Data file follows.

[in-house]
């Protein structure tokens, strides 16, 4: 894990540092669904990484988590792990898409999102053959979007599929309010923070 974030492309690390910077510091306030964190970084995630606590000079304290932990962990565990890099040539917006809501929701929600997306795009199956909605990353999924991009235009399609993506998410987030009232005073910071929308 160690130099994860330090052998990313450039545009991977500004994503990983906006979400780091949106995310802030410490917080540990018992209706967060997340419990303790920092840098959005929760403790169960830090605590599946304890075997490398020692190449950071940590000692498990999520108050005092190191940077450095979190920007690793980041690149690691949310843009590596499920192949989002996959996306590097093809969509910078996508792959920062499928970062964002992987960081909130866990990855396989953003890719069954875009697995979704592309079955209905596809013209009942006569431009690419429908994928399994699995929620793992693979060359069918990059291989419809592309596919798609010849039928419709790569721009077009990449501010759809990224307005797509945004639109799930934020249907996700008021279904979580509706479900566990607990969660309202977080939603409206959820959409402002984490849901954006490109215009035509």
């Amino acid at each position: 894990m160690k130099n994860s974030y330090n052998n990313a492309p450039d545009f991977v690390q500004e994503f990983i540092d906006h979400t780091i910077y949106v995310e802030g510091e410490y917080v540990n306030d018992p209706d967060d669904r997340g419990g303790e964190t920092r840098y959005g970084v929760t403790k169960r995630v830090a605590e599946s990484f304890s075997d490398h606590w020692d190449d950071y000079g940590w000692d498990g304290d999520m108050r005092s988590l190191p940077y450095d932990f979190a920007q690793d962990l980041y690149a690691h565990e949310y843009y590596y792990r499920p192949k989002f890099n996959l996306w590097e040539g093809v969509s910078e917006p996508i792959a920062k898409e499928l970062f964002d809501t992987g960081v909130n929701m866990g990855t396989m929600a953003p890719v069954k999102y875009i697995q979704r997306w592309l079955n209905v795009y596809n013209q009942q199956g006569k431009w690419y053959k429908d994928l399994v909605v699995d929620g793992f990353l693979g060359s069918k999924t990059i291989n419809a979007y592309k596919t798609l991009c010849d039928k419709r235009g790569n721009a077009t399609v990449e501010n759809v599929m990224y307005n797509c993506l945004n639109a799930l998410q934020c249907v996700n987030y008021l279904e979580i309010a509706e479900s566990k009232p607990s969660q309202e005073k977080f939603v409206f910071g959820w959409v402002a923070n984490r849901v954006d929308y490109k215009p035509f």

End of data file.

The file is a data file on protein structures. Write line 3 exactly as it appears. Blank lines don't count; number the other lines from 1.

């Amino acid at each position: 894990m160690k130099n994860s974030y330090n052998n990313a492309p450039d545009f991977v690390q500004e994503f990983i540092d906006h979400t780091i910077y949106v995310e802030g510091e410490y917080v540990n306030d018992p209706d967060d669904r997340g419990g303790e964190t920092r840098y959005g970084v929760t403790k169960r995630v830090a605590e599946s990484f304890s075997d490398h606590w020692d190449d950071y000079g940590w000692d498990g304290d999520m108050r005092s988590l190191p940077y450095d932990f979190a920007q690793d962990l980041y690149a690691h565990e949310y843009y590596y792990r499920p192949k989002f890099n996959l996306w590097e040539g093809v969509s910078e917006p996508i792959a920062k898409e499928l970062f964002d809501t992987g960081v909130n929701m866990g990855t396989m929600a953003p890719v069954k999102y875009i697995q979704r997306w592309l079955n209905v795009y596809n013209q009942q199956g006569k431009w690419y053959k429908d994928l399994v909605v699995d929620g793992f990353l693979g060359s069918k999924t990059i291989n419809a979007y592309k596919t798609l991009c010849d039928k419709r235009g790569n721009a077009t399609v990449e501010n759809v599929m990224y307005n797509c993506l945004n639109a799930l998410q934020c249907v996700n987030y008021l279904e979580i309010a509706e479900s566990k009232p607990s969660q309202e005073k977080f939603v409206f910071g959820w959409v402002a923070n984490r849901v954006d929308y490109k215009p035509f």